Refusing What the Doctor Ordered

I didn’t have a clue how I was going to get up and walk out of that exam room—let alone what I was going to do after I left the office. I had intentionally made an appointment just to go over some developmental concerns I had about our newly adopted son, Mark. I had no inkling or warning about what was about to happen.

While we had started the adoption process when Mark was five months old, it had taken well over two years to complete. By the time Mark was finally home with us, he was over two and a half years old and displaying a wide variety of concerning (and utter lack of) behaviors. He wasn’t trying to vocalize or communicate at all. Mark rarely even cried. He would simply stare or smile. That was it.

Mark was missing developmental milestones, too. All the colorful toys designed specifically for toddlers sat entirely untouched. Desperate to try and engage him with something, I thought, “Okay, we’ll just start at the beginning.” So, I ran out and bought a bunch of infant toys from a local thrift store. But those sat unexplored too. Mark appeared completely uninterested—or maybe incapable, I feared—of interacting with anyone and anything.

But that wasn’t all. I was concerned about Mark’s physical health, too. Mark was visibly very frail and tiny, so small that even 3 to 6-month clothing hung off his slight frame. All the 18 to 24-month clothing I’d laundered and tucked away for his arrival would have to wait. Sadly, I’d already given away all of our oldest son’s smaller clothing. It was back to the store for me. I went to purchase infant clothing for my two-and-a-half-year-old Mark. Yeah, I had a lot of concerns to bring up with the doctor.

“I just can’t help you anymore,” the pediatrician said. “That boy doesn’t need help. YOU do!” Then, he threw Mark’s chart in the air and left the tiny exam room, slamming the door shut behind him.


Just wow.

Looking back now, I can see that the doctor’s reaction was very much more about him than it was about Mark or me. It showed an utter lack of professionalism. But at that moment—as I felt utterly alone, abandoned, and humiliated—things just sucked. They sucked BIG time. And the tears that were welling up inside my eyes showed it.

But I had to get up.

I had to leave that office, and—most importantly—I’d ultimately have to find a way to manage the situation and Mark’s mysterious special needs. So, before I did, I took a deep breath, glanced down at Mark, who was currently perched on my lap staring up at me, and tried to formulate a quick exit strategy.

I had to get the heck out of there and fast. And honestly, the quickest way to make that crappy situation any better was to take back some of the control that had been ripped away from me. The doctor had very much left me in control, whether I liked it or not. He had utterly abandoned Mark as a patient and me as a new adoptive mother. But the stunning shock I felt in response to his little temper tantrum left me feeling out of control of the situation.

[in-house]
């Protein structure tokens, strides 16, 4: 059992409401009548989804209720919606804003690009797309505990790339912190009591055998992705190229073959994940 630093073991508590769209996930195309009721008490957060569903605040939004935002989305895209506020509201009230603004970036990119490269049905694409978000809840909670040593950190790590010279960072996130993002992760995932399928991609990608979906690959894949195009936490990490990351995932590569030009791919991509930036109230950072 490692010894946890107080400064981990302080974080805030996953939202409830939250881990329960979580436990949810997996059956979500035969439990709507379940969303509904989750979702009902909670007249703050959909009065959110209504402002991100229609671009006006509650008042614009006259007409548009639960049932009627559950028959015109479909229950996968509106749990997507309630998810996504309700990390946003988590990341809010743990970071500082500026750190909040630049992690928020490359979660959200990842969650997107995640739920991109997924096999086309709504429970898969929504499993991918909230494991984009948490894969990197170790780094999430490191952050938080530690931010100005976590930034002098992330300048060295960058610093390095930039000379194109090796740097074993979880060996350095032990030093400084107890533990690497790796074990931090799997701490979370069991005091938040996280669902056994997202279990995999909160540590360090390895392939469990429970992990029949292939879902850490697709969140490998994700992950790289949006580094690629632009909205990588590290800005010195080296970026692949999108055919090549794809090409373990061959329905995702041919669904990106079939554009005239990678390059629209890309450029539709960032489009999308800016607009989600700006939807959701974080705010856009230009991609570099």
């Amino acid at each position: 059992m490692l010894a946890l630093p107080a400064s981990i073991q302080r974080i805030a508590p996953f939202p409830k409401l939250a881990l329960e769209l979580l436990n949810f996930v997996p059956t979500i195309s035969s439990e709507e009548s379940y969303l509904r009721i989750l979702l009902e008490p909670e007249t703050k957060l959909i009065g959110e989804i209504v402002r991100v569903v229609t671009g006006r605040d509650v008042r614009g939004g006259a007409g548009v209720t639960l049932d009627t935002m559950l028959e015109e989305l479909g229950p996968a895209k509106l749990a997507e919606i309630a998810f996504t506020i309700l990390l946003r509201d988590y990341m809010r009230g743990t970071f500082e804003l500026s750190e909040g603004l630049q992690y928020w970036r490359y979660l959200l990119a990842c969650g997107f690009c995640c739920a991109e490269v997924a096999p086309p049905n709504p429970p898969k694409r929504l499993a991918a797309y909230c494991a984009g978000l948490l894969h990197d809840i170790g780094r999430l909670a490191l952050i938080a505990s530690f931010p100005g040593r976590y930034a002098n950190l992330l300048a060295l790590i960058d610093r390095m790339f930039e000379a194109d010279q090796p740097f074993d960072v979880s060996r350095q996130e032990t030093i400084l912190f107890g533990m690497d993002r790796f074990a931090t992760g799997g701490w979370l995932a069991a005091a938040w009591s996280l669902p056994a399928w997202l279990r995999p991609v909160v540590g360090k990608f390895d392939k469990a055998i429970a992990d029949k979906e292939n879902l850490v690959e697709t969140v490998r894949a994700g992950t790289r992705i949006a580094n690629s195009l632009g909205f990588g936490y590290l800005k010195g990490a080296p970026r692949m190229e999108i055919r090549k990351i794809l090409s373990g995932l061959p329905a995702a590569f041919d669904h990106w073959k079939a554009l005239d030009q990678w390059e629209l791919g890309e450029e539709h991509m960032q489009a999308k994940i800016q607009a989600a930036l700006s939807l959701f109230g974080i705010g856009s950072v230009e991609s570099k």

As I sat in that cold little room reeling from what had just happened, I had to latch onto the only thing I could control: me. I forced myself to stop thinking about that stupid doctor and his idiotic actions. I had to think about myself and the tiny little guy who was still clinging to me for dear life.

I began to bounce my knee to entertain Mark for a few more seconds. He was understandably upset from the doctor’s loud outburst of anger and frustration. Then, I noticed that the office staff had gone quiet on the other side of the door. I was going to have to face people when I walked through that door. I would have to walk through the waiting room area, packed with other patients and parents. No one could’ve escaped hearing what just happened. And I felt as if everyone was waiting with bated breath to see what happened next. That was my cue—whether I liked it or not.

I eventually made it out of that doctor’s office. It wasn’t easy. In fact, after I was in the safety and privacy of my car with Mark buckled in and before I even put the key in the ignition, I completely fell apart. I bawled. I sobbed out of anger and frustration. I banged the steering wheel out of hopelessness. Then, I turned on the radio and drove home.

That was over 13 years ago.

What I wish I could go back and tell that younger version of myself is that I had nothing to be embarrassed or ashamed about. And I say that because those were the true feelings that caused my cheeks to burn red in that moment. I was worried about what the doctor thought and had said. I was worried about what the office staff and other patients were thinking. I worried that I had done something wrong, stupid, or worthy of shame.

But if I could go back, I’d simply say one word to myself before I even exited that exam room: NOPE.

Nope to taking on any shame. Shame on the doctor for giving up on his patient, my son.

Nope to feeling embarrassed. I had done nothing wrong.

Nope to allowing myself to give into any of these unwarranted and entirely unearned feelings. I let that doctor bully me into wasting a tremendous amount of energy struggling with emotions and feelings that simply weren’t mine to bear.

Sure, the emotions hit me.

I felt the feelings.

But I would’ve done myself a huge service if I’d checked those emotions and feelings in with my head, too.

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